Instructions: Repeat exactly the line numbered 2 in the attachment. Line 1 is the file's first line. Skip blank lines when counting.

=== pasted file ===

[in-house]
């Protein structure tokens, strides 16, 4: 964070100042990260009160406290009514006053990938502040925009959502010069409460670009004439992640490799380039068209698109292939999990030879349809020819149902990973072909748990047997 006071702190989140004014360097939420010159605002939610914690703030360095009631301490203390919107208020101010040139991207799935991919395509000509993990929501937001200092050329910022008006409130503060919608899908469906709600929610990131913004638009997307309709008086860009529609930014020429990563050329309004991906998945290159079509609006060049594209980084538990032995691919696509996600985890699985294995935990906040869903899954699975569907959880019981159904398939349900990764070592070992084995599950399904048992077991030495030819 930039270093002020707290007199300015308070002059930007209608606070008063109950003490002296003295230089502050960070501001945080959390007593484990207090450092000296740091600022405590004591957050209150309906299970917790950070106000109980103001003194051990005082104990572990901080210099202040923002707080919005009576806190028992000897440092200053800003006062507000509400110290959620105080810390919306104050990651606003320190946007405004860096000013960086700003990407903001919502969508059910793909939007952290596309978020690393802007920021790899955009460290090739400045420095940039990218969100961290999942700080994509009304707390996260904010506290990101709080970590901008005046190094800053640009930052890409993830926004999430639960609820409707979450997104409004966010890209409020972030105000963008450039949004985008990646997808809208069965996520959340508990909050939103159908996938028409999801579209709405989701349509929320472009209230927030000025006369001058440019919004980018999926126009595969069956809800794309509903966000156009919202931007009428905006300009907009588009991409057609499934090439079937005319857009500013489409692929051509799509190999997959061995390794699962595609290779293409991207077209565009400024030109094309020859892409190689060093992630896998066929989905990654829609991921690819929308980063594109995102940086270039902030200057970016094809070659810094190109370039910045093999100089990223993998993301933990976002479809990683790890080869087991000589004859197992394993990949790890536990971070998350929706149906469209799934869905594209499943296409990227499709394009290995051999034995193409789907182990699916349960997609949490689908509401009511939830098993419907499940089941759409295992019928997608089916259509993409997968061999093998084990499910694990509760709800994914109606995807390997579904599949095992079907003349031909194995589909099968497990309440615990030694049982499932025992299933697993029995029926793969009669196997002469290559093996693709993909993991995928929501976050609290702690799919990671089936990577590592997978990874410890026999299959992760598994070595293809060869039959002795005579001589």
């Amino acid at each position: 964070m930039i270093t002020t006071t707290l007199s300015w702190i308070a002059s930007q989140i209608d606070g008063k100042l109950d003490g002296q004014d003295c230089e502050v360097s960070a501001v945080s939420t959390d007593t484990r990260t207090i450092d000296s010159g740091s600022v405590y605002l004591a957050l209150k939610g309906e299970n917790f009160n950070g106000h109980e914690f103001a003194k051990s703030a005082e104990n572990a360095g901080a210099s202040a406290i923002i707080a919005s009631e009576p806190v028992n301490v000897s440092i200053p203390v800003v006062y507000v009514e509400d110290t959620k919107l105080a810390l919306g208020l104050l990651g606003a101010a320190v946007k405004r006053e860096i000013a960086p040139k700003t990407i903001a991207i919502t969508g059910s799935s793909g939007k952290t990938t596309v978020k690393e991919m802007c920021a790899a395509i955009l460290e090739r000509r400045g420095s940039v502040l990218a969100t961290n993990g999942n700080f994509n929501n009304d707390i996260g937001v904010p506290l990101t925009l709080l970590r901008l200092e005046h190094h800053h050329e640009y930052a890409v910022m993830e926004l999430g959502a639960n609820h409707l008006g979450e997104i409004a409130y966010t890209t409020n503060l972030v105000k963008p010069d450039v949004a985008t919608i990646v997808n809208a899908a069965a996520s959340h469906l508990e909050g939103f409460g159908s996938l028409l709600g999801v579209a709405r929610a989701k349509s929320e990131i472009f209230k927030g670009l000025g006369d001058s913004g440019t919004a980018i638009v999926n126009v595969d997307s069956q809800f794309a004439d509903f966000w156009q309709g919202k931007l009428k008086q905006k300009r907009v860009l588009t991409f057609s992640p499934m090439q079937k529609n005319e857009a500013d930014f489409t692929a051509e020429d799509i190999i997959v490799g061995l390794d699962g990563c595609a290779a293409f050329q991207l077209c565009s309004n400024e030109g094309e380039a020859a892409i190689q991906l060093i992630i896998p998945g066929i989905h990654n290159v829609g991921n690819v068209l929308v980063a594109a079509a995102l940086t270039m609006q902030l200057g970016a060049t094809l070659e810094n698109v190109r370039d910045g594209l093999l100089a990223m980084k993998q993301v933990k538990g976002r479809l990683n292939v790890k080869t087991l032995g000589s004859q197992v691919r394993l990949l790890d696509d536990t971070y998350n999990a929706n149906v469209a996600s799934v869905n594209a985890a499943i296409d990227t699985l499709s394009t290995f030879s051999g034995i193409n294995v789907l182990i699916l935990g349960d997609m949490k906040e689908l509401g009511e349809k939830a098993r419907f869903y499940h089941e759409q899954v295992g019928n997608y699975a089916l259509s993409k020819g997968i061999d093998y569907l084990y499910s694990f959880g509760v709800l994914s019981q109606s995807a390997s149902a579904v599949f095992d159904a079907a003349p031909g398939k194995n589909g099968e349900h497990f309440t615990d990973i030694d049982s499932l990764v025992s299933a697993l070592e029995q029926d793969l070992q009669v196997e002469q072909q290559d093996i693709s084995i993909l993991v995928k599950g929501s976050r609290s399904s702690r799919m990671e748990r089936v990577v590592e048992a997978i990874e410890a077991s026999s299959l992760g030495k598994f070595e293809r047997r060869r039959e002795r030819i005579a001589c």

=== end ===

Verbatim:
């Protein structure tokens, strides 16, 4: 964070100042990260009160406290009514006053990938502040925009959502010069409460670009004439992640490799380039068209698109292939999990030879349809020819149902990973072909748990047997 006071702190989140004014360097939420010159605002939610914690703030360095009631301490203390919107208020101010040139991207799935991919395509000509993990929501937001200092050329910022008006409130503060919608899908469906709600929610990131913004638009997307309709008086860009529609930014020429990563050329309004991906998945290159079509609006060049594209980084538990032995691919696509996600985890699985294995935990906040869903899954699975569907959880019981159904398939349900990764070592070992084995599950399904048992077991030495030819 930039270093002020707290007199300015308070002059930007209608606070008063109950003490002296003295230089502050960070501001945080959390007593484990207090450092000296740091600022405590004591957050209150309906299970917790950070106000109980103001003194051990005082104990572990901080210099202040923002707080919005009576806190028992000897440092200053800003006062507000509400110290959620105080810390919306104050990651606003320190946007405004860096000013960086700003990407903001919502969508059910793909939007952290596309978020690393802007920021790899955009460290090739400045420095940039990218969100961290999942700080994509009304707390996260904010506290990101709080970590901008005046190094800053640009930052890409993830926004999430639960609820409707979450997104409004966010890209409020972030105000963008450039949004985008990646997808809208069965996520959340508990909050939103159908996938028409999801579209709405989701349509929320472009209230927030000025006369001058440019919004980018999926126009595969069956809800794309509903966000156009919202931007009428905006300009907009588009991409057609499934090439079937005319857009500013489409692929051509799509190999997959061995390794699962595609290779293409991207077209565009400024030109094309020859892409190689060093992630896998066929989905990654829609991921690819929308980063594109995102940086270039902030200057970016094809070659810094190109370039910045093999100089990223993998993301933990976002479809990683790890080869087991000589004859197992394993990949790890536990971070998350929706149906469209799934869905594209499943296409990227499709394009290995051999034995193409789907182990699916349960997609949490689908509401009511939830098993419907499940089941759409295992019928997608089916259509993409997968061999093998084990499910694990509760709800994914109606995807390997579904599949095992079907003349031909194995589909099968497990309440615990030694049982499932025992299933697993029995029926793969009669196997002469290559093996693709993909993991995928929501976050609290702690799919990671089936990577590592997978990874410890026999299959992760598994070595293809060869039959002795005579001589």